Taking Care of Business
The Peninsula Humane Society & SPCA (PHS) in Burlingame, Calif., is an old hand when it comes to running a thrift store. Its resale shop, The Pick of the Litter, has been in operation for more than 40 years, relocating four times during that period.
“The Pick” is now less than a mile from the shelter, in a freestanding building of about 6,000 square feet, in a commercial district. One full-time manager and three part-time employees staff the store, and a team of about 75 volunteers helps sort, price, and display donations. The store also has a virtual auction site on eBay, where volunteers post items that could bring in more than thrift-store prices, such as cameras, collectible figurines, and designer clothing.
Every third Tuesday of the month is Shop Adopt Tuesday, so customers can meet adoptable animals and take advantage of a 50 percent discount on everything in the store. That regular event started four or five years ago, according to Brian Probst, director of the shelter’s volunteer and retail services, to promote the lifesaving work of PHS, and highlight the relationship between the shelter and the store.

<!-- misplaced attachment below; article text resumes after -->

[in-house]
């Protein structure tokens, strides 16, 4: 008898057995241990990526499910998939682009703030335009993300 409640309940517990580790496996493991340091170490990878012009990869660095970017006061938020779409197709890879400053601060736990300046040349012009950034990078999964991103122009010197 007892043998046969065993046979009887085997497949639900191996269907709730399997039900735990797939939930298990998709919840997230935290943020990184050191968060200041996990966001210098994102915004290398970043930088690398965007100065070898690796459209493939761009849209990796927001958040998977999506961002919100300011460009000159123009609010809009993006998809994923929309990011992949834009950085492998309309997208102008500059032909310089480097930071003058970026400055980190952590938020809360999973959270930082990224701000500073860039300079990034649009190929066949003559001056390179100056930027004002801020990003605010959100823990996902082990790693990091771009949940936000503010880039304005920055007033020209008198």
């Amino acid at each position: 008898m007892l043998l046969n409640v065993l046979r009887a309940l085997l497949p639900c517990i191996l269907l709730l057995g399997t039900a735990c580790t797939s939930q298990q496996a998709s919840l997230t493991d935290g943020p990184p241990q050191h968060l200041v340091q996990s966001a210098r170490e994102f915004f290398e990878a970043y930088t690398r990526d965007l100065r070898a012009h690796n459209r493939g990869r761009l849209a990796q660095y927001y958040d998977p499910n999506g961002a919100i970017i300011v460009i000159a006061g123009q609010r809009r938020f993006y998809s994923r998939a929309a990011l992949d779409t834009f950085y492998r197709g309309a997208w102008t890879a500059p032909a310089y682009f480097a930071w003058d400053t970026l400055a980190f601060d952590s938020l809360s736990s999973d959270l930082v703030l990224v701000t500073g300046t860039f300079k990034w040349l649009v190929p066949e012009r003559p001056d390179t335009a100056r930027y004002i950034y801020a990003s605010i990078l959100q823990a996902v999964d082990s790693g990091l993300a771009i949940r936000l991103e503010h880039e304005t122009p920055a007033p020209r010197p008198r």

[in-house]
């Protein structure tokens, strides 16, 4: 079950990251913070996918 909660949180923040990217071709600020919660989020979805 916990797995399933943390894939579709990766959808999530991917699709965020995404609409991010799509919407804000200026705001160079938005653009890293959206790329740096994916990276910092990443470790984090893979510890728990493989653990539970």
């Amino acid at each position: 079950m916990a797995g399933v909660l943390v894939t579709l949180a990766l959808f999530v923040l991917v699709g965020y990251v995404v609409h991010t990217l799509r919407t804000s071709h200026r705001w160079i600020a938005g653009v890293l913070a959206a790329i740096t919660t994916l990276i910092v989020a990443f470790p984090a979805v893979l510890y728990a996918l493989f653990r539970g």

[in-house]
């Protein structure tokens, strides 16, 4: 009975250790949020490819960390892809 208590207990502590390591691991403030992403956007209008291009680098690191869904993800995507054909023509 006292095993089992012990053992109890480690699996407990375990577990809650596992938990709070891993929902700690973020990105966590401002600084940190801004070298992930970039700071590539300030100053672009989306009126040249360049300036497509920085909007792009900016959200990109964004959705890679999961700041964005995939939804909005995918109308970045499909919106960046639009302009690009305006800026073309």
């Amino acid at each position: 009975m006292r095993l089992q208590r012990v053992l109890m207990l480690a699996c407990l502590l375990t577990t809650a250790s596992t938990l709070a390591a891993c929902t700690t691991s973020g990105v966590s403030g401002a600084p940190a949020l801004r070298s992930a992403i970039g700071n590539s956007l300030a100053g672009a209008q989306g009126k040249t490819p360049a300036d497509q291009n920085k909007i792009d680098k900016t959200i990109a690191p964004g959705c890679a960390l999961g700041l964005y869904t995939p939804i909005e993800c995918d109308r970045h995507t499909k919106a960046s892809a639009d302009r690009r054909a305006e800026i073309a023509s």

The store raises a significant amount of money, Probst says—in the six figures each year.
After overhead is paid, the rest of the funds go to the shelter’s Hope Program, which helps animals who need extra medical care or behavioral training before adoption.
The important thing to remember about running a thrift store, according to Probst, is that “it’s like any other business—a retail clothing store, or a gift shop, or a card store. A thrift store is all those types of stores, all rolled up into one, and you have to constantly stay ahead. … Our direct competitors are other thrift stores.”